The City should dedicate new local funding to leverage federal subsidy and private financing for 4% LIHTC projects. Greensboro must significantly increase the production of affordable rental homes to keep its existing affordable housing shortage from increasing, and 4% LIHTC awards can be used to help increase the available supply.
Key Partners • City of Greensboro NDD • LIHTC Developers
Unlike the 9% LIHTC award, 4% LIHTC awards are available to any project that meets NCHFA affordability requirements. While 9% LIHTC awards are awarded competitively, 4% LIHTC awards are non- competitive, flexible and available to any project that meets baseline requirements. However, they provide less subsidy than 9% awards and typically cover only a third of total project development costs. Greensboro could use 4% tax credit awards to increase its production of affordable rental homes, just as Wake and Mecklenburg counties have in recent years. The availability of 9% tax credits is limited and Greensboro will continue to only receive one to two deals per year, typically representing about 150 new units annually. 4% LIHTC awards are non-competitive and can be used for rehabilitation and adaptive reuse projects, as well as new construction, which makes it a useful tool in markets like Greensboro, where there is significant stock of existing buildings in need of investment. Additional dedicated local subsidy is required to deploy 4% LIHTC effectively in Greensboro. Greensboro’s existing low average market rents are insufficient to make up for the larger development gap that exists with 4% awards, which is why the tool has been sparsely utilized by developers. The one recent exception, the mixed-income Printworks Mill adaptive reuse redevelopment, was able to achieve feasibility through cross-subsidization with market-rate units, historic tax credits, and City gap funding, in addition to equity from the 4% award. In other cases, the significant funding gap has steered developers away from pursuing 4% LIHTC awards in Greensboro. In addition to financially subsidizing 4% deals, the City can minimize administrative requirements on developers pursuing 4% development by expediting review and permitting processes, reducing development fees and reducing required infrastructure investment to further support project feasibility.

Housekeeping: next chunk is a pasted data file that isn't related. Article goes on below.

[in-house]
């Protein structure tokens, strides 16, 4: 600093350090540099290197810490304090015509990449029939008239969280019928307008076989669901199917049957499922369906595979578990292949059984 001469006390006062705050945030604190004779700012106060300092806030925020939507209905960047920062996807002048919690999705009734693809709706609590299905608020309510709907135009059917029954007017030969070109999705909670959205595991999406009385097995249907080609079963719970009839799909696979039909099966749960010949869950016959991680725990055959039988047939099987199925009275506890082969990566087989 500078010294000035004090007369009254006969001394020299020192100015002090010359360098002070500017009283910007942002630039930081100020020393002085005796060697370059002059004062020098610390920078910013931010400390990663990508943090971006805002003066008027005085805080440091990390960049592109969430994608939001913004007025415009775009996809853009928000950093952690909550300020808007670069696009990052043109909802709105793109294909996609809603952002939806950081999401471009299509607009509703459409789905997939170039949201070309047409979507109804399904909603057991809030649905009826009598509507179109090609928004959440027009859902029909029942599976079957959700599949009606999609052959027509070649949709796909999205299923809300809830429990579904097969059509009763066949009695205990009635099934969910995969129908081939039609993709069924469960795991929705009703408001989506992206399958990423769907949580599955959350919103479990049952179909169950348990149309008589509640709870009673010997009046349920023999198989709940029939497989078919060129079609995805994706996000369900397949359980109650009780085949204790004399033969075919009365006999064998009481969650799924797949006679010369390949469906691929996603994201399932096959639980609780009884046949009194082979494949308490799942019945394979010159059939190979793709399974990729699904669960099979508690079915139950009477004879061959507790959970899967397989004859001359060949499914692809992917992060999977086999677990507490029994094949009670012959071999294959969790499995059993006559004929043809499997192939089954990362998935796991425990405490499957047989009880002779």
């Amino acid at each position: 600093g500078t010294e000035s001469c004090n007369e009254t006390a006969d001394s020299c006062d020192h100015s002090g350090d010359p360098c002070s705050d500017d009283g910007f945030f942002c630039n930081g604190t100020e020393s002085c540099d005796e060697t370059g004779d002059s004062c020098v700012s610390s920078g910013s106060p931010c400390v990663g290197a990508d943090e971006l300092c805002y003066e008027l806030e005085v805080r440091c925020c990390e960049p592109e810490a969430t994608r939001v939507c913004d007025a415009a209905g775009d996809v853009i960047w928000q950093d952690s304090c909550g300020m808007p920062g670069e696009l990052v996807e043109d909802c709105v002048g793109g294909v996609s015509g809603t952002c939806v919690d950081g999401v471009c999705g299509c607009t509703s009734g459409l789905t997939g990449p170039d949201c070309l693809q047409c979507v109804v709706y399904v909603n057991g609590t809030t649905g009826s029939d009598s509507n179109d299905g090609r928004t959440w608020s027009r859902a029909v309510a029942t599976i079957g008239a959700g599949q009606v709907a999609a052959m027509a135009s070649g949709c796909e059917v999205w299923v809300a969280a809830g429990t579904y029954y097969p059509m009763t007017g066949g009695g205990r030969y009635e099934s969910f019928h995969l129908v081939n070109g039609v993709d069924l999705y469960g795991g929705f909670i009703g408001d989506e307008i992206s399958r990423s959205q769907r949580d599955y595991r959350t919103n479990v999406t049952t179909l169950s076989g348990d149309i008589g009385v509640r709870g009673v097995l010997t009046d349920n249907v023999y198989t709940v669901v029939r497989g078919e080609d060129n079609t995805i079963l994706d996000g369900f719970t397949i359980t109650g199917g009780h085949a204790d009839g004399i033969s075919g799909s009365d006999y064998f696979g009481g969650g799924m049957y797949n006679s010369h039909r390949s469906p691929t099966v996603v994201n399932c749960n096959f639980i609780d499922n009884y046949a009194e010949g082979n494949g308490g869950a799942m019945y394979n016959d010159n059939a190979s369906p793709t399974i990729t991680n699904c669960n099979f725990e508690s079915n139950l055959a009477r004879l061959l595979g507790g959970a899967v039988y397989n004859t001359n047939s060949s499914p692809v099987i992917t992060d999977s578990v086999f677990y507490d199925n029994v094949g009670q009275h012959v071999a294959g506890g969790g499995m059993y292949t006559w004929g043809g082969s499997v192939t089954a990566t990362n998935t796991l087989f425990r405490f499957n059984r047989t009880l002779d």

1. Dedicate new local public funding to make 4% LIHTC development feasible
2. Establish an RFP process to identify and underwrite feasible 4% LIHTC projects
Anticipated Cost to Implement: ~$30K-$35K Required subsidy per unit